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Quit calls for bigger graphic health warnings

Monday 19 January, 2009

More than 1 in 5 smokers believe the dangers of smoking are exaggerated, and half of smokers don't spontaneously identify lung cancer as a smoking-caused illness, according to new data released today.

The research, from The Cancer Council Victoria, reveals the majority of smokers remain in the dark about the particular health risks of smoking, with less than 1 in 10 identifying bronchitis, eye problems, gangrene, asthma and pregnancy complications as illnesses caused by smoking.

Other key data includes:

  • Despite most smokers not linking smoking with specific illnesses, almost 90% of current smokers believe there are illnesses caused by smoking.
  • Almost two-thirds of all smokers do not spontaneously identify that smoking causes emphysema and heart disease/attack.
  • Mouth/oral cancer is spontaneously associated with smoking by 12% of smokers, and throat cancer by 11% of smokers.

The results were more promising when smokers were prompted with information, with almost 85% then believing that smoking causes lung cancer, and over three-quarters agreeing that smoking causes emphysema, throat cancer, mouth cancer and heart disease.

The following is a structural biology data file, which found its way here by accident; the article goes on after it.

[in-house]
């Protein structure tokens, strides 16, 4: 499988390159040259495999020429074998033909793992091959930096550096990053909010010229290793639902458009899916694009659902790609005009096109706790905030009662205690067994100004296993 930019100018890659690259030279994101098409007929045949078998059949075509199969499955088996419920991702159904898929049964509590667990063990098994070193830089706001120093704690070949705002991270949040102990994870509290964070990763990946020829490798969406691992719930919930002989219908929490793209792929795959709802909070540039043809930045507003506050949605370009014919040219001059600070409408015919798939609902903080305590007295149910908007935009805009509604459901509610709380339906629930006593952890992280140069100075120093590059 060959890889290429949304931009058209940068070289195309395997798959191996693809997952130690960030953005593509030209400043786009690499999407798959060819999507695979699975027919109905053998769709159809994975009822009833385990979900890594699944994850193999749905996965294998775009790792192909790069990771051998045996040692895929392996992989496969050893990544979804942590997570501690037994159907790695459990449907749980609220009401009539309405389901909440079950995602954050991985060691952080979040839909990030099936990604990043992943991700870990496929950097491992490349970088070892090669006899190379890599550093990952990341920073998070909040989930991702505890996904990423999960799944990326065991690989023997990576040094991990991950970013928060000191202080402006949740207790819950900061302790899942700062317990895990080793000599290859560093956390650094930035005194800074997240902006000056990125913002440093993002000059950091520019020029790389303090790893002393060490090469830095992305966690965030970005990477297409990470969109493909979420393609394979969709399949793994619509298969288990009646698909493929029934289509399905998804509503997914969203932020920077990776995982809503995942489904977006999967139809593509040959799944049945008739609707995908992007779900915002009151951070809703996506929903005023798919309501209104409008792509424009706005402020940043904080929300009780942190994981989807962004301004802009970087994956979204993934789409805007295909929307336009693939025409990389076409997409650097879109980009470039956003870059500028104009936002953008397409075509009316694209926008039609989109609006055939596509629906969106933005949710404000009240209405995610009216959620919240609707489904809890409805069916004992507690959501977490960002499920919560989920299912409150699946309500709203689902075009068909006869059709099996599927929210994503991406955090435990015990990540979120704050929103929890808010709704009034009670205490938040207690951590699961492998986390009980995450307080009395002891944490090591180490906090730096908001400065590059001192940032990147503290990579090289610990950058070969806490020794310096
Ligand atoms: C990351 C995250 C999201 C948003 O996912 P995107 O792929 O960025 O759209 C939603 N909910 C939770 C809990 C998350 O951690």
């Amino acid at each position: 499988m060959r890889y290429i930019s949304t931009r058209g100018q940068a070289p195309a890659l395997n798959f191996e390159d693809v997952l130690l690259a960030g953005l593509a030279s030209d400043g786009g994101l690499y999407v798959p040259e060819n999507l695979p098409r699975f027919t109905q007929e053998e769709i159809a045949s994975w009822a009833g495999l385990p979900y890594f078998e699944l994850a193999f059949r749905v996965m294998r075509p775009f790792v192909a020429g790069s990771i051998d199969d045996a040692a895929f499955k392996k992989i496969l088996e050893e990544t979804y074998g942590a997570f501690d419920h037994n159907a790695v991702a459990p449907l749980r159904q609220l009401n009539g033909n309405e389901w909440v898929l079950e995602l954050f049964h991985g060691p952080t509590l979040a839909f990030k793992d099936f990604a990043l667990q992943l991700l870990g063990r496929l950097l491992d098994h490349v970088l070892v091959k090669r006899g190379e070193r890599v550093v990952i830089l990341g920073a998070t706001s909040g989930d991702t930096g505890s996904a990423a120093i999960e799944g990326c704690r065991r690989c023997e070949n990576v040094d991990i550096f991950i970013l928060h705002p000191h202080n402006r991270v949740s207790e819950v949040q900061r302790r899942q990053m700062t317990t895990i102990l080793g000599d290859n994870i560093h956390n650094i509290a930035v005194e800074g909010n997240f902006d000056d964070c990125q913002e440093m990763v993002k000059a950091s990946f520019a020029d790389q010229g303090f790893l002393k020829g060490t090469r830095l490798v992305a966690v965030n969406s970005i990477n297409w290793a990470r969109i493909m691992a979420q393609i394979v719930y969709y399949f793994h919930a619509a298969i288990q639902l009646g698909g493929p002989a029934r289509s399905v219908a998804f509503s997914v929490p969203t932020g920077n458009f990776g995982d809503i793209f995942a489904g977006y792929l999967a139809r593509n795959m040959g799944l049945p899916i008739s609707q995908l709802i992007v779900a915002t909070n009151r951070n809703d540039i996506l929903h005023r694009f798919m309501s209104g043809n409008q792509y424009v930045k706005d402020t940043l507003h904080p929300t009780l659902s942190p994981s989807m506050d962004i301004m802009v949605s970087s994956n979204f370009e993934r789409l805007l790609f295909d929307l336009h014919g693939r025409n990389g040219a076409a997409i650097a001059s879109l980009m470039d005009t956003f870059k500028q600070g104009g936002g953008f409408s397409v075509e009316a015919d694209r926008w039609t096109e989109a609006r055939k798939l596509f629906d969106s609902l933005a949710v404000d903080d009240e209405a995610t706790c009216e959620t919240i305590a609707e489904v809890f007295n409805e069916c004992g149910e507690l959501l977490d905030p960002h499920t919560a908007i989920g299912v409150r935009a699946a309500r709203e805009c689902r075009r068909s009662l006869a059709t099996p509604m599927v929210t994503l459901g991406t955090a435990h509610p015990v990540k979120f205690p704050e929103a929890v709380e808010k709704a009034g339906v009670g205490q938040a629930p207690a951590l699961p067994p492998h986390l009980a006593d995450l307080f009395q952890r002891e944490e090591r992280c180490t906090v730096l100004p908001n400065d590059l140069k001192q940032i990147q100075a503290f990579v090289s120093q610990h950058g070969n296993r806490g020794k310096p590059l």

Quit's Policy Manager, Ms Kylie Lindorff, said the data was a reminder that although progress had been made in tobacco control many smokers still do not fully understand all of the health risks of smoking.

"More work still needs to be done to communicate the devastating health effects of tobacco use, because too many lives are still lost needlessly to smoking. "

"By exposing smokers to campaigns which explicitly show the health effects of smoking and by systematically updating graphic health warnings and making them a larger feature of cigarette packaging we can better communicate the devastating health consequences of smoking."

"Larger health warnings are linked with greater levels of awareness among smokers, so increasing the size of the graphic warnings to take up 90% of the front of packs would no doubt have a positive impact on smokers considering a quit attempt."

Manager of Support Program at Quit, Mr Luke Atkin, said the release was timely, coming hot on the heels of a new campaign being launched on Victorian television showing a range smoking-caused diseases.

"The campaign is a confronting montage of well known smoking-related diseases taken from quit campaigns shown over the last 10 years. It is almost a best of, or more appropriately a ‘worst of' compilation of health consequences caused by smoking."

"A key facet of the campaign is that it recognises that although smokers may know generally smoking is bad for them they find it difficult to quit, highlighting the fact that smokers may need help to break their habit once and for all," said Mr Atkin.

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